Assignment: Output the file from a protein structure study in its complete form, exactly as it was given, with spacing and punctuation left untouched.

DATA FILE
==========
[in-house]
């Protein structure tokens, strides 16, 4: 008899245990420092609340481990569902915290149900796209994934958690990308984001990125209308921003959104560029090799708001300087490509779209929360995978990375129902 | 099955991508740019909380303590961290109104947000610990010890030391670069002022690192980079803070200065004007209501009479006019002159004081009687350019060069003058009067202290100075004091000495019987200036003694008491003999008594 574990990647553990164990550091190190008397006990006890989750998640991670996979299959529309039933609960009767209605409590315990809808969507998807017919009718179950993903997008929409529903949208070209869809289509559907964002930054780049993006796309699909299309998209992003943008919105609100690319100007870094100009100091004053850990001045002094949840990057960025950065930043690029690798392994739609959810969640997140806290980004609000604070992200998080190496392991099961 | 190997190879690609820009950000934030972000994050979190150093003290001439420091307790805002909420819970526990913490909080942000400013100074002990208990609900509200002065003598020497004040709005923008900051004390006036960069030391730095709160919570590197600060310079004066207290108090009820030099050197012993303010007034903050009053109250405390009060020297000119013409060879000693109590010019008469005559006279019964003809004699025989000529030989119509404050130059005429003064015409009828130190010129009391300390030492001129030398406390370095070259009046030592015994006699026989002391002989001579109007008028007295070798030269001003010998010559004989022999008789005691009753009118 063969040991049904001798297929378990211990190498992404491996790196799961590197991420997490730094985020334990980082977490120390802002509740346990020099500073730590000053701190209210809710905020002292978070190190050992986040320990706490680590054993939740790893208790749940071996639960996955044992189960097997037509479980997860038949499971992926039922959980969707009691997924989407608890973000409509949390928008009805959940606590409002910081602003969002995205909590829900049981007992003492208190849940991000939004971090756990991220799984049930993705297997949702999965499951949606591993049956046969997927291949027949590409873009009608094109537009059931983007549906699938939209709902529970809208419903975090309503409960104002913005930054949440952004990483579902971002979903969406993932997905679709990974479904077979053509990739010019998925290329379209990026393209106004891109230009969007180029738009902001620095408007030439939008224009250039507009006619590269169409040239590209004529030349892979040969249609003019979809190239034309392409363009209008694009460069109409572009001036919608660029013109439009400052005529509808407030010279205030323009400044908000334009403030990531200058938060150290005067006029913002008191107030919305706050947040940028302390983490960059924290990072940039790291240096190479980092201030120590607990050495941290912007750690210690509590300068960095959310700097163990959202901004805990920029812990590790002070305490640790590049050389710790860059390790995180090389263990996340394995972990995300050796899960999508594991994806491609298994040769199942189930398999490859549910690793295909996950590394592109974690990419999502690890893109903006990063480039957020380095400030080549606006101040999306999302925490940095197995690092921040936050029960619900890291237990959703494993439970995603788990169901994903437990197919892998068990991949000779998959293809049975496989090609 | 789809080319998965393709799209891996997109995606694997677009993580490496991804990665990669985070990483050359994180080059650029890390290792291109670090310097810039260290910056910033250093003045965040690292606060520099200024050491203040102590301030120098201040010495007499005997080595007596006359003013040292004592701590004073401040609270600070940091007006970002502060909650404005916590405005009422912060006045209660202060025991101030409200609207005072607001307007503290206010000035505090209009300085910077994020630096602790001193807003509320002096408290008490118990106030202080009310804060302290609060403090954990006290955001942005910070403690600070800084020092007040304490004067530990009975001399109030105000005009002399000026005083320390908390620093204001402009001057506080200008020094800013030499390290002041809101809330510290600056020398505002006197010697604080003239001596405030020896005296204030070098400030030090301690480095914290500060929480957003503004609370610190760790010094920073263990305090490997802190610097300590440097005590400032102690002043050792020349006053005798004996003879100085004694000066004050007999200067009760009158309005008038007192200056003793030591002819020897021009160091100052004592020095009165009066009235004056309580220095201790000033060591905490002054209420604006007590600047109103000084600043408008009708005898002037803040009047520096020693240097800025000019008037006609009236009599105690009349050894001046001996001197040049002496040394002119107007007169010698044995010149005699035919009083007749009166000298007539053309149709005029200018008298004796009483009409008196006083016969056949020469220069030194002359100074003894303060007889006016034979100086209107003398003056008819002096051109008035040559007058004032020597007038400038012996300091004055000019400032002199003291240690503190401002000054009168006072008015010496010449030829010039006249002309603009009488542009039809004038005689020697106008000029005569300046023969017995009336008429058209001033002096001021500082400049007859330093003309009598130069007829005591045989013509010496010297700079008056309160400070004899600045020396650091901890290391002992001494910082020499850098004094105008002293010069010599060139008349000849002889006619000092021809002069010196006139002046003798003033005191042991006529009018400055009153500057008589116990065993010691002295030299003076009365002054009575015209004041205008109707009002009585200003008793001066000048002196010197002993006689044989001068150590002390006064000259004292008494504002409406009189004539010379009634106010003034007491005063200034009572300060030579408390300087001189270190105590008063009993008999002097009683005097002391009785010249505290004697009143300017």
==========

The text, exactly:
[in-house]
């Protein structure tokens, strides 16, 4: 008899245990420092609340481990569902915290149900796209994934958690990308984001990125209308921003959104560029090799708001300087490509779209929360995978990375129902 | 099955991508740019909380303590961290109104947000610990010890030391670069002022690192980079803070200065004007209501009479006019002159004081009687350019060069003058009067202290100075004091000495019987200036003694008491003999008594 574990990647553990164990550091190190008397006990006890989750998640991670996979299959529309039933609960009767209605409590315990809808969507998807017919009718179950993903997008929409529903949208070209869809289509559907964002930054780049993006796309699909299309998209992003943008919105609100690319100007870094100009100091004053850990001045002094949840990057960025950065930043690029690798392994739609959810969640997140806290980004609000604070992200998080190496392991099961 | 190997190879690609820009950000934030972000994050979190150093003290001439420091307790805002909420819970526990913490909080942000400013100074002990208990609900509200002065003598020497004040709005923008900051004390006036960069030391730095709160919570590197600060310079004066207290108090009820030099050197012993303010007034903050009053109250405390009060020297000119013409060879000693109590010019008469005559006279019964003809004699025989000529030989119509404050130059005429003064015409009828130190010129009391300390030492001129030398406390370095070259009046030592015994006699026989002391002989001579109007008028007295070798030269001003010998010559004989022999008789005691009753009118 063969040991049904001798297929378990211990190498992404491996790196799961590197991420997490730094985020334990980082977490120390802002509740346990020099500073730590000053701190209210809710905020002292978070190190050992986040320990706490680590054993939740790893208790749940071996639960996955044992189960097997037509479980997860038949499971992926039922959980969707009691997924989407608890973000409509949390928008009805959940606590409002910081602003969002995205909590829900049981007992003492208190849940991000939004971090756990991220799984049930993705297997949702999965499951949606591993049956046969997927291949027949590409873009009608094109537009059931983007549906699938939209709902529970809208419903975090309503409960104002913005930054949440952004990483579902971002979903969406993932997905679709990974479904077979053509990739010019998925290329379209990026393209106004891109230009969007180029738009902001620095408007030439939008224009250039507009006619590269169409040239590209004529030349892979040969249609003019979809190239034309392409363009209008694009460069109409572009001036919608660029013109439009400052005529509808407030010279205030323009400044908000334009403030990531200058938060150290005067006029913002008191107030919305706050947040940028302390983490960059924290990072940039790291240096190479980092201030120590607990050495941290912007750690210690509590300068960095959310700097163990959202901004805990920029812990590790002070305490640790590049050389710790860059390790995180090389263990996340394995972990995300050796899960999508594991994806491609298994040769199942189930398999490859549910690793295909996950590394592109974690990419999502690890893109903006990063480039957020380095400030080549606006101040999306999302925490940095197995690092921040936050029960619900890291237990959703494993439970995603788990169901994903437990197919892998068990991949000779998959293809049975496989090609 | 789809080319998965393709799209891996997109995606694997677009993580490496991804990665990669985070990483050359994180080059650029890390290792291109670090310097810039260290910056910033250093003045965040690292606060520099200024050491203040102590301030120098201040010495007499005997080595007596006359003013040292004592701590004073401040609270600070940091007006970002502060909650404005916590405005009422912060006045209660202060025991101030409200609207005072607001307007503290206010000035505090209009300085910077994020630096602790001193807003509320002096408290008490118990106030202080009310804060302290609060403090954990006290955001942005910070403690600070800084020092007040304490004067530990009975001399109030105000005009002399000026005083320390908390620093204001402009001057506080200008020094800013030499390290002041809101809330510290600056020398505002006197010697604080003239001596405030020896005296204030070098400030030090301690480095914290500060929480957003503004609370610190760790010094920073263990305090490997802190610097300590440097005590400032102690002043050792020349006053005798004996003879100085004694000066004050007999200067009760009158309005008038007192200056003793030591002819020897021009160091100052004592020095009165009066009235004056309580220095201790000033060591905490002054209420604006007590600047109103000084600043408008009708005898002037803040009047520096020693240097800025000019008037006609009236009599105690009349050894001046001996001197040049002496040394002119107007007169010698044995010149005699035919009083007749009166000298007539053309149709005029200018008298004796009483009409008196006083016969056949020469220069030194002359100074003894303060007889006016034979100086209107003398003056008819002096051109008035040559007058004032020597007038400038012996300091004055000019400032002199003291240690503190401002000054009168006072008015010496010449030829010039006249002309603009009488542009039809004038005689020697106008000029005569300046023969017995009336008429058209001033002096001021500082400049007859330093003309009598130069007829005591045989013509010496010297700079008056309160400070004899600045020396650091901890290391002992001494910082020499850098004094105008002293010069010599060139008349000849002889006619000092021809002069010196006139002046003798003033005191042991006529009018400055009153500057008589116990065993010691002295030299003076009365002054009575015209004041205008109707009002009585200003008793001066000048002196010197002993006689044989001068150590002390006064000259004292008494504002409406009189004539010379009634106010003034007491005063200034009572300060030579408390300087001189270190105590008063009993008999002097009683005097002391009785010249505290004697009143300017």